There is a familiarity about New York that leaves you with a sense of déjà vu. From cinema to literature, the city has been so well documented that you feel like a local from the get-go. Which is why when I landed there a few weeks ago, nearly 20 years from my last visit, it felt sort of old hat. Even the dominant sound of the city—sirens constantly blaring—was the same. The people and populace still have that itchy, scratchy attitude that stems from hyper individuality. I like it. There is an unwritten motto: So long as you don’t step in my way, you are welcome to go your own way.
It was an unseasonably warm November, the week of the New York City (NYC) Marathon. Everyone was running, hard. Spandex-encased bodies whizzed past at all hours. Quintessential New York, where pace is par for the course.
Fashion designer Bibhu Mohapatra’s professional trajectory is closely intertwined with this city, having begun his career here in the late ’90s. A dear friend now, I was on his turf to see how he worked and played. The first time we met, he had already launched his own label (Fall 2009). Fresh from his successes as designer at Halston and J Mendel, Bibhu had come home to show his work to leading fashion magazines. He wanted feedback. He wanted criticism. So he set up appointments with editors and fashion directors and took his book across. His humility was so genuine that you almost missed the hunger behind it.
Apart from a brief cameo in a Bollywood film (Teen Patti, in 2010, starring Amitabh Bachchan) together that sealed the deal on our friendship, I was drawn to Bibhu for his incredibly cerebral approach to fashion. He needs a significant back story before he starts on his mood board. His inspirations, therefore, span the globe. Pick a collection at random: Spring 2015, Nancy Cunard and her avant-garde style. Fall 2013, Man Ray’s photographs of muses Kiki de Montparnasse and Lee Miller. Fall 2009, his debut collection, Daphne Guinness meets Japanese warrior. His most current collection (Spring 2016) focussed on Annemarie Schwarzenbach, a controversial journalist from 1930s Europe, and her love for Bauhaus art.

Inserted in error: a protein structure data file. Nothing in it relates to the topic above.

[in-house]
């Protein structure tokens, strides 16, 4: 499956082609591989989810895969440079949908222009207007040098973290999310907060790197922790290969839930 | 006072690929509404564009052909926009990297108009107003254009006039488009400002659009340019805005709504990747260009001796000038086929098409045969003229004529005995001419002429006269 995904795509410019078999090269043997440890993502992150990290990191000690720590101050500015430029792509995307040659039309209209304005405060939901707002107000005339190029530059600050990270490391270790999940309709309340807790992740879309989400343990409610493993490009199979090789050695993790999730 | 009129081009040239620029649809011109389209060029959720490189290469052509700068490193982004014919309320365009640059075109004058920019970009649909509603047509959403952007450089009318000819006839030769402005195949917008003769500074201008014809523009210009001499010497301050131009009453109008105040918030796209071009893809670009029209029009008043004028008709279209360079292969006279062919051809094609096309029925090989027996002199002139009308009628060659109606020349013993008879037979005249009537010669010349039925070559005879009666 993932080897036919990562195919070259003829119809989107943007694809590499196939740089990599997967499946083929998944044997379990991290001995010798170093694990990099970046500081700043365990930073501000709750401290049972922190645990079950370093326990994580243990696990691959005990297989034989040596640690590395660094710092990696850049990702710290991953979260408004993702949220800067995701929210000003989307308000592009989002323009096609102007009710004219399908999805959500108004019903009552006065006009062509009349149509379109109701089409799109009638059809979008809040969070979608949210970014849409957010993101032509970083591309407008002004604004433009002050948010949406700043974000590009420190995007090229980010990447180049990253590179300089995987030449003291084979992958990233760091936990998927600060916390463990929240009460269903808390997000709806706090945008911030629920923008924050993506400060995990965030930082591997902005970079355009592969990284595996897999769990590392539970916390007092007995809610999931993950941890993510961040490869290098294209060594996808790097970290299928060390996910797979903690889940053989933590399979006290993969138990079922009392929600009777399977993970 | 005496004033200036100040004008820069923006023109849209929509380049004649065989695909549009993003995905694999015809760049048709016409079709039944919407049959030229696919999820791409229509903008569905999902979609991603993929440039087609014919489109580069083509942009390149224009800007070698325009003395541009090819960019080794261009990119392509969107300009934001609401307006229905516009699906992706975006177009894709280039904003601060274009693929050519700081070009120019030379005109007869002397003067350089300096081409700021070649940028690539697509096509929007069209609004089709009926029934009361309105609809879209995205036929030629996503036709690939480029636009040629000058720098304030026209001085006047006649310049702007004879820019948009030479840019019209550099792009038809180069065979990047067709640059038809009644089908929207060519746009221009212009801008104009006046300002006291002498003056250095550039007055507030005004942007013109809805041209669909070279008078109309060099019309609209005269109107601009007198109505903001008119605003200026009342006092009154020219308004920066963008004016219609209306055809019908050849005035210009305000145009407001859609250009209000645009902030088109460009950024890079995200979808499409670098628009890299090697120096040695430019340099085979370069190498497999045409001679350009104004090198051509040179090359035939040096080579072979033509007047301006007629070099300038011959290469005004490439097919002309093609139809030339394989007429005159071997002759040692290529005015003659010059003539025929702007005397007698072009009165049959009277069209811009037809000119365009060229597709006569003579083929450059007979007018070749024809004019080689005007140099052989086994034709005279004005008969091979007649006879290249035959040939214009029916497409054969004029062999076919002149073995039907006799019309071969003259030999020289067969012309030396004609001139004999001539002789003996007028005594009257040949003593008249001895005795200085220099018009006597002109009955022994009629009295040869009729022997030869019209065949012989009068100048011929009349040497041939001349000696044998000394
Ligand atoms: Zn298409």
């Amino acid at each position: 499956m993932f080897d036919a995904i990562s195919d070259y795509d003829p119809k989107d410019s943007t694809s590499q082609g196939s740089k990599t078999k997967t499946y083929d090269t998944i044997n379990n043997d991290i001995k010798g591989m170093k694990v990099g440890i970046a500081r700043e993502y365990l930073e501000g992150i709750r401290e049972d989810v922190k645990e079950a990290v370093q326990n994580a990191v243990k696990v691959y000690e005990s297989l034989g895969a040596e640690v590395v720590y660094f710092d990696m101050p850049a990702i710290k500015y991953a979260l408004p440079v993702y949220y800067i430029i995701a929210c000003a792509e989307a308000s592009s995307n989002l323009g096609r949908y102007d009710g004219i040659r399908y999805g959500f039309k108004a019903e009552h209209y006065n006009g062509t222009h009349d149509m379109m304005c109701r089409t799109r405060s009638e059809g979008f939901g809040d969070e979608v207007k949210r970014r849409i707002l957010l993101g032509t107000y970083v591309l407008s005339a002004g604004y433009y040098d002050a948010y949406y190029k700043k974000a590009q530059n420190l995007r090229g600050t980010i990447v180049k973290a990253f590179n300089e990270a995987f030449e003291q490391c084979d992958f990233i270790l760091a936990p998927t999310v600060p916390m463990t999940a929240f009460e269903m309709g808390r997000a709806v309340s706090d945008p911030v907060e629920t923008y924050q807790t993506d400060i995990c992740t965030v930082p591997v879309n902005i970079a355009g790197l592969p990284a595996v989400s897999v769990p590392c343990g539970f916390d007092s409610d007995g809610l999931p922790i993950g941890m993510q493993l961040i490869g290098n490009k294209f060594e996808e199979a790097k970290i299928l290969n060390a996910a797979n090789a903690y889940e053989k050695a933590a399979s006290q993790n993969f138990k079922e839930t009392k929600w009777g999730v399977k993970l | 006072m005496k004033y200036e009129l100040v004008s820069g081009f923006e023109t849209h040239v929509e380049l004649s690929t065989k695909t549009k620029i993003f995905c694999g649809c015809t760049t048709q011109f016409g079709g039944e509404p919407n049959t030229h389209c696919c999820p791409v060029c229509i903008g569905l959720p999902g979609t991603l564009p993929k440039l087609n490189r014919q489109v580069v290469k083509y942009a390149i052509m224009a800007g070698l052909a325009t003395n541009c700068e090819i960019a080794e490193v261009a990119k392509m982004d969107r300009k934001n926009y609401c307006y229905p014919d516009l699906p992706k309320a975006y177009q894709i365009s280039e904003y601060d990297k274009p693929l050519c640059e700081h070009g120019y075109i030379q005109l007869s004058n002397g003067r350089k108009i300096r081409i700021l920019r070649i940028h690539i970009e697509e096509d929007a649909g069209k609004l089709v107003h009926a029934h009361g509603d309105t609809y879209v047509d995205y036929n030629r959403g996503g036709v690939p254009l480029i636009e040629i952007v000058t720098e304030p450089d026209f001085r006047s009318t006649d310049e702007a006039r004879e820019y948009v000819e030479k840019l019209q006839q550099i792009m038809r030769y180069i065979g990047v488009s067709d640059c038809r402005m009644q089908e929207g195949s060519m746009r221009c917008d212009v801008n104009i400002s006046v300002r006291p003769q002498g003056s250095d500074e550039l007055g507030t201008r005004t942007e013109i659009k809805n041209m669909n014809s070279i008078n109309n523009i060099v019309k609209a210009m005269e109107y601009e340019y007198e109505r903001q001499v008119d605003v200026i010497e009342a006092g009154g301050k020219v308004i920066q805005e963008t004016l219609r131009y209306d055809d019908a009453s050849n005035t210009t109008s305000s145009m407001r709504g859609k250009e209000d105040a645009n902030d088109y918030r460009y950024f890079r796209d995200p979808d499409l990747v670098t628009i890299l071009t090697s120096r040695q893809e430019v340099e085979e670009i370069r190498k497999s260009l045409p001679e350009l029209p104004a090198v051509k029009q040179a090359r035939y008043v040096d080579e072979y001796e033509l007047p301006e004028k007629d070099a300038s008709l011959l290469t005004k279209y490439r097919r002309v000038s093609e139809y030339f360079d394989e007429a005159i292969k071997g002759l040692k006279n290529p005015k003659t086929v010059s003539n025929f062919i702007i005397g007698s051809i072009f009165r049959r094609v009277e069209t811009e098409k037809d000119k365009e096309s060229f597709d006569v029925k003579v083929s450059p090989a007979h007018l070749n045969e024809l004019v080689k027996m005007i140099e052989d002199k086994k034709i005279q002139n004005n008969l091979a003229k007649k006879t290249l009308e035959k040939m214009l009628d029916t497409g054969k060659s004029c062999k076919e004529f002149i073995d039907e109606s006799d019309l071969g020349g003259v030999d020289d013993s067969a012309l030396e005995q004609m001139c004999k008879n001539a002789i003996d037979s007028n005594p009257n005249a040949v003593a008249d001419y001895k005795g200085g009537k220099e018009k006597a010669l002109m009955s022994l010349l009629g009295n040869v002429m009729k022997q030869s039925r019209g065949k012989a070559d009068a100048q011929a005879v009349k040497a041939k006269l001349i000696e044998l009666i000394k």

His translations are never iterative—they are inspired. You will see his signature style of uber femininity emerge as the strongest element. This is his special tribute to his mother who passed away after he left Rourkela in Odisha for the States, in 1995. You can still hear the ache in his voice when he talks about her, and on his “altar” (his word for his inspiration board) her photograph has a permanent place. He considers it his starting point for any project. It is also the reason he works with the Odisha government to revive the craft of Sambalpuri. Phase one of the project is already done and 2016 holds the promise of even greater involvement.
His only deviation was his Fall 2015 collection. His muses might have been female—Maud Gonne and Camille Claudel —but the line was about loss. His father had passed away in December 2014 and Bibhu had toned down his collection. Flowers were replaced with digital prints and he referenced home by adding turmeric yellow, indigo and clay red to the collection. The bereavement was even more poignant when a month later, in January 2015, Michelle Obama stepped off Air Force One onto Indian soil wearing his dress. “She’s wearing Bibhu,” he texted, with many exclamation marks. We both knew he was wishing his father had lived to see that moment.